Adrian Fenty's Charm Deficit
The ouster of Washington, D.C.'s mayor is a reminder that it's not enough to be a black politician. You have to convince black people that you really like them.
(Kris Connor/Getty Images)
2. Marry a dark-skinned woman. I do not think that Obama married Michelle Robinson in a deliberate drive to have a politically useful spouse. However, the fact that she is not light-skinned and is also tall -- i.e., a woman of husky physical substance -- was a major factor in putting him over with black audiences, women in particular (remember this one here at The Root?). Fenty's wife isn't dark and, more to the point, grew up in England and has that accent. Which could make some wonder, "Would he have married a real sister?" Which brings us back to, "Does he like us?"
The third and final thing I mean quite urgently, as even Obama is screwing up on this:
3. Don't be shy about making it clear that your plans are pro-black. One cannot be a "black mayor" any more than one can be a "black president." Yet too often, efforts to avoid seeming partisan in this way discourage black people from seeing what pro-black legislation even is, instead eternally waiting for some kind of replay of 1965.
The Bushies would have lost nothing by publicizing that No Child Left Behind and the Faith-Based Initiatives were race work. Obama would be better off making clear that increasing funds to community colleges is all about helping the person today who is laboring under a consensus that without a B.A., "ain't no jobs."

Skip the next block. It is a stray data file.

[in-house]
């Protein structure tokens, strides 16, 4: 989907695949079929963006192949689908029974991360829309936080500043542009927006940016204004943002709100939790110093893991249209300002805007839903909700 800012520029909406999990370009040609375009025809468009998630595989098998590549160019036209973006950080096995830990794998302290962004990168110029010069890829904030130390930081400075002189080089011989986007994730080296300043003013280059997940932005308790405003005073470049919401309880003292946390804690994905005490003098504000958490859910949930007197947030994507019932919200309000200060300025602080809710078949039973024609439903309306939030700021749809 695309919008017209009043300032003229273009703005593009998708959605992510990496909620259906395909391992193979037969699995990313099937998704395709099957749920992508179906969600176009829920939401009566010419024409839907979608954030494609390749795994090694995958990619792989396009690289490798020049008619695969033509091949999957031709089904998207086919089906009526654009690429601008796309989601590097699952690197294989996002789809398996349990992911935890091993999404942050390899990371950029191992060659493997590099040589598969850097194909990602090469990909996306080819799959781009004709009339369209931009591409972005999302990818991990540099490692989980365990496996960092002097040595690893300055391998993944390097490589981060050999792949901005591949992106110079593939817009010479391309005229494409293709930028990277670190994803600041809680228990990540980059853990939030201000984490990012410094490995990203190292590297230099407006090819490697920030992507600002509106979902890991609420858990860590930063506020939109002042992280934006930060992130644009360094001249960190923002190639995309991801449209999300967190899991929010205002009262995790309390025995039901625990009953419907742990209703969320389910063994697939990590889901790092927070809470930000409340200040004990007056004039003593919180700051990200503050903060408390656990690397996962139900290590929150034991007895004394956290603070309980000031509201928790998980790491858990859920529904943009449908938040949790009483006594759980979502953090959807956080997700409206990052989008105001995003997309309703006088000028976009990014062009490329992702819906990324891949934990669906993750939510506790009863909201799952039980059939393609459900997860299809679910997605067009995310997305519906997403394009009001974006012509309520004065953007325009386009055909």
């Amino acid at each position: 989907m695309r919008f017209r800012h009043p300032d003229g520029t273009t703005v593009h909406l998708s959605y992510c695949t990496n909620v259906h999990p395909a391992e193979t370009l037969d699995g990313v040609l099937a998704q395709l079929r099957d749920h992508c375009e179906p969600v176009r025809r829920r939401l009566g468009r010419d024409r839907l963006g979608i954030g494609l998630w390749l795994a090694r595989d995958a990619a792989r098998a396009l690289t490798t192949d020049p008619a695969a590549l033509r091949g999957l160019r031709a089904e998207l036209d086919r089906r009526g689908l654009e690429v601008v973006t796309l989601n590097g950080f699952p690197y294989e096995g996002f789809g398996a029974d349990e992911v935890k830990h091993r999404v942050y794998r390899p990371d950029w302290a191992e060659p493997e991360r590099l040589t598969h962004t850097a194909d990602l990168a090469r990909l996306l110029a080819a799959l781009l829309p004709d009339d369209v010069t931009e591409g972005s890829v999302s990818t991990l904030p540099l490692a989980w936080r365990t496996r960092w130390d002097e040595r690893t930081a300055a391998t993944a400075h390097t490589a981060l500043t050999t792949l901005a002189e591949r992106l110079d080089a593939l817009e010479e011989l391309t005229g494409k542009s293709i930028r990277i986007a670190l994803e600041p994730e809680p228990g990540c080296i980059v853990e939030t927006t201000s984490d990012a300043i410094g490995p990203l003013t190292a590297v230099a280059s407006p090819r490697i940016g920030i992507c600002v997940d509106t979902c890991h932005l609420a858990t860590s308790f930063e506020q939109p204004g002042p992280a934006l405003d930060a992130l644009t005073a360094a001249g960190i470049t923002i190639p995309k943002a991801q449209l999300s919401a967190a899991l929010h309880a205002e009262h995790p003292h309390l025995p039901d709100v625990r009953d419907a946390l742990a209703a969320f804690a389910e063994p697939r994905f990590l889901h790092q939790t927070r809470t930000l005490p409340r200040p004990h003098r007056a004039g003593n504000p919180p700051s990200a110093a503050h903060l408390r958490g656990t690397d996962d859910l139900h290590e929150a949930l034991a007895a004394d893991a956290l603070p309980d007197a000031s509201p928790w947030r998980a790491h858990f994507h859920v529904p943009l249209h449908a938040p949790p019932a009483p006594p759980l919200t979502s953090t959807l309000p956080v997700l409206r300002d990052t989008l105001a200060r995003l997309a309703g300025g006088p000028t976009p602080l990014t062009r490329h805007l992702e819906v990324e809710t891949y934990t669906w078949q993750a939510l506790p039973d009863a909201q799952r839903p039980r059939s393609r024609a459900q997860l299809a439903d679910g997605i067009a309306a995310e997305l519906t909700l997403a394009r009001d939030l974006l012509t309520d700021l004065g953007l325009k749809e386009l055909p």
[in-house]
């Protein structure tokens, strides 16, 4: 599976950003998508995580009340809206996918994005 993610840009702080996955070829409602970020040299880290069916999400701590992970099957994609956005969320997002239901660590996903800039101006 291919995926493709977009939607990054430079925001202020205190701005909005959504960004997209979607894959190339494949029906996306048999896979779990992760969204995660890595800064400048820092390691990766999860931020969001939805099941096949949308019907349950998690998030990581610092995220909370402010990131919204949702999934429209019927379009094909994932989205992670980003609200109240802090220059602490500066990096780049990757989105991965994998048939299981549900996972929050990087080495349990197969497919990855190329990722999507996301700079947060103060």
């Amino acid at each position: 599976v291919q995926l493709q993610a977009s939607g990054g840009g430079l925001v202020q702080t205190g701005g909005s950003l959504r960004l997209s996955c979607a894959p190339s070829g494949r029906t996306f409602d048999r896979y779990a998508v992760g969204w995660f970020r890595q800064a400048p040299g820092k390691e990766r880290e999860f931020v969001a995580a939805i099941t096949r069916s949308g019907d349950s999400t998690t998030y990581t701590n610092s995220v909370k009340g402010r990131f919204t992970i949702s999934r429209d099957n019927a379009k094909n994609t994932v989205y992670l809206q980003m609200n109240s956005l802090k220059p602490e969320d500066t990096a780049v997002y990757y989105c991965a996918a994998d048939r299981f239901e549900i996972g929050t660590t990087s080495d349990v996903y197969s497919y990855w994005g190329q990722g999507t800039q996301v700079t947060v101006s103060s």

Fenty would possibly be on his way to another term if he had obsessively underlined, in speeches throughout D.C. and all over YouTube, that his school-reform policy was pro-black, a direct legacy of the Great Society, and evidence of every bit as much love of black folks as Marion Barry has.
Fenty rolled in on the wave of a notably thorough block-to-block campaign strategy but somehow lost that thread when it came to making ordinary black people understand that fixing the schools was for them, with love -- even if it meant disrupting some good people's lives.
It should have been a tsunami of apologies, explanations, huggings of children, visits to classrooms week after week, working the media to get all of this out there 24-7. Fenty thought he could just do things. Sorry.
Black politicians of the Joshua Generation should realize that it's not all about people voting their "interests." And that just being black in the definitional sense will take you only so far. Newark, N.J.'s Cory Booker has a better knack for the whole business than Fenty -- although he'd best be careful whom he chooses to marry.
John McWhorter is a regular contributor to The Root.